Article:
Author Topic: Philip Duclos "Victorian" IC engine project  (Read 91679 times)

Offline madjackghengis

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Re: Philip Duclos "Victorian" IC engine project
« Reply #200 on: April 30, 2010, 11:07:45 AM »
I took on a project I called the Water Pressure Engine, back year before last. I, like you felt a bit less than in control of the machines. Add to that the fact that the project had no drawings and was to be built from inside my head, you can imagine I was feeling like I was in over my head.

Bogstandard reminded me that all I needed to do was make one part. When it was right, make another. Once I stopped trying to build the whole engine and began making that open part, things got much easier. It let me relax and something amazing began to happen. I passed some unmarked point in my journey where I began to feel like I was in control of the machines and could make them do what I wanted, with a little thought before taking action. As I worked, that feeling became stronger as my confidence grew.

The point of all that is to say, this. Somewhere along the line, you'll crest a point where it all begins to click and make sense. It's an almost Zen like feeling and you'll know it when you experience it. From there, not much will stop you from achieving whatever you want o do.  My own moment came when I managed to make a particularly difficult cut to the rocker saddle of the water engine. It had to be spot on or the engine would be a failure. I took time to "mentally machine" the piece several times (including while sound asleep) and then I carefully attacked the metal.  The piece turned out perfectly and my learning curve suddenly passed an important "peak".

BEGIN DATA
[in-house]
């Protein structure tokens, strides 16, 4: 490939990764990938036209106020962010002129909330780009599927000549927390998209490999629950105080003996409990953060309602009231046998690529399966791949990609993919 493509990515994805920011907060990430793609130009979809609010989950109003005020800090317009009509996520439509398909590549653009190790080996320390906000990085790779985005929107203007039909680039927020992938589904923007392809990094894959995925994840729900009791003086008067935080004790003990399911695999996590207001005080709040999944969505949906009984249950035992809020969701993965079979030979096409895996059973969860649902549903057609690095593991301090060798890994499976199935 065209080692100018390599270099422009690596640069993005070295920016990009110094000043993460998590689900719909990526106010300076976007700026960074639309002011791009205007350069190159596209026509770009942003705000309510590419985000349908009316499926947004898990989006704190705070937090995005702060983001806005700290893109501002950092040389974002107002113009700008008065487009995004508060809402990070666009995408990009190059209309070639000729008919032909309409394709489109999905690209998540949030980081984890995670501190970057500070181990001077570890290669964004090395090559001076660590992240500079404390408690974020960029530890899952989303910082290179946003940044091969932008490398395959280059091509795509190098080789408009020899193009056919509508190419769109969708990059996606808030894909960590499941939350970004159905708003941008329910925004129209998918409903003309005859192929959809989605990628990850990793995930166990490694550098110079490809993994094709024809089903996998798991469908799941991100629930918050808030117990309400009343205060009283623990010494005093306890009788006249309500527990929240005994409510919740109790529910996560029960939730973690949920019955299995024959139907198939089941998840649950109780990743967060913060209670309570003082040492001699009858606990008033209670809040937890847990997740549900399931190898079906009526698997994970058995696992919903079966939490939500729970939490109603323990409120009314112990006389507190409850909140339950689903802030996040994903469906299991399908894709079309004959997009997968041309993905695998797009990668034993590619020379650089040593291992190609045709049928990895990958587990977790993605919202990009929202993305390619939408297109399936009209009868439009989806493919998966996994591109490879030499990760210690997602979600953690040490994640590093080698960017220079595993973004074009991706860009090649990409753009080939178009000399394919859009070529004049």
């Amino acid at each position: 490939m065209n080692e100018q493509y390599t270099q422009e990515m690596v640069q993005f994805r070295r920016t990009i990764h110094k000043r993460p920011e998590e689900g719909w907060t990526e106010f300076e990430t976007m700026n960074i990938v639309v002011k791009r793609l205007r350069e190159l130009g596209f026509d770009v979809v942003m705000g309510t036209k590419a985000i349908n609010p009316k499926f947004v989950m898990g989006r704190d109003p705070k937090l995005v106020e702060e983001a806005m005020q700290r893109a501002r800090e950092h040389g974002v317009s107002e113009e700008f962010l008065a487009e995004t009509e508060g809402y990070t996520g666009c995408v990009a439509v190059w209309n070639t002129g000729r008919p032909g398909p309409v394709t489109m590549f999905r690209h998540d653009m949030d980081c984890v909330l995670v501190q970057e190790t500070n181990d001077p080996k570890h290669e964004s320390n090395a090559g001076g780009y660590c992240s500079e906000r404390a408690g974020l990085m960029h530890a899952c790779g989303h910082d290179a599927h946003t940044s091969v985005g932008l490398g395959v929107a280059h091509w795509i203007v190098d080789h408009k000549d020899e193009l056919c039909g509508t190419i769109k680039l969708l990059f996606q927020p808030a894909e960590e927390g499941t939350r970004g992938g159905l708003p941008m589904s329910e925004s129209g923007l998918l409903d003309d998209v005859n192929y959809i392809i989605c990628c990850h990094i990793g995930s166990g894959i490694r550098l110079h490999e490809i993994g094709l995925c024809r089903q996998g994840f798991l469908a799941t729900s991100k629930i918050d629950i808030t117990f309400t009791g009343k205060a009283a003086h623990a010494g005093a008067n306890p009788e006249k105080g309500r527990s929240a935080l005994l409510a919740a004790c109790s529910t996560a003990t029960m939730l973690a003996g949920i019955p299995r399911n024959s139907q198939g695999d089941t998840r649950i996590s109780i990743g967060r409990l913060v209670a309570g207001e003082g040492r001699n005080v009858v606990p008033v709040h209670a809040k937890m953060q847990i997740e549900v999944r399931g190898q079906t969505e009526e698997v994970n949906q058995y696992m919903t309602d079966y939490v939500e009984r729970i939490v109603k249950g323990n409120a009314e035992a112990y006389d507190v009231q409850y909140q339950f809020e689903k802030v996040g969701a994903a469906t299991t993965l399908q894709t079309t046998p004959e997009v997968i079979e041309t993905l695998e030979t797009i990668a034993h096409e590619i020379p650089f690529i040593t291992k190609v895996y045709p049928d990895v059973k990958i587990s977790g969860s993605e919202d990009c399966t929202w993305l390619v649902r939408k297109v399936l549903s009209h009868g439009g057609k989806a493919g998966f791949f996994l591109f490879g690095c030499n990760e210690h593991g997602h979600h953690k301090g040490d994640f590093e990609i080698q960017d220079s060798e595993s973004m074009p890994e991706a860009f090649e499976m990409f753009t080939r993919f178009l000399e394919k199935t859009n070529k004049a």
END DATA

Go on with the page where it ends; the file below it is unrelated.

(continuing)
It'll come. Just keep at it until it also clicks with you. I build to please my eye, not to set any standards for others. Find your own "eye pleasing" level and work to meet it. The additional bling I bring to my projects is there to satisfy an itch I got from seeing German craftsmen turning out incredible jewels..... after years of apprenticeships. I set that level of work as my own personal goal.... one that I might never achieve, but you can bet I'll be trying....(grin)

Cedge, while my comment is on a different engine, I am currently going through the exact same process regarding the crank shaft for the radial engine build.  It is extremely sensitive, I've made two or three of each part of the eight or nine part crank, and I am still at a point where it is not right yet.  I finished putting the latest set of pieces together last night, knowing they are not aligned, and won't be, but did so anyway, in order to have the crank shaft in front of me to mentally machine it so I can come up with a suitable method which will give me the accuracy it absolutely demands and has yet to yield.  I am getting perilously close to trying out that "surface grinding idea" of Lautard's if I don't find joy soon, but you are entirely right, when the moment is right, and everything comes together, it is very "Zen-like" and calm prevails.  mad jack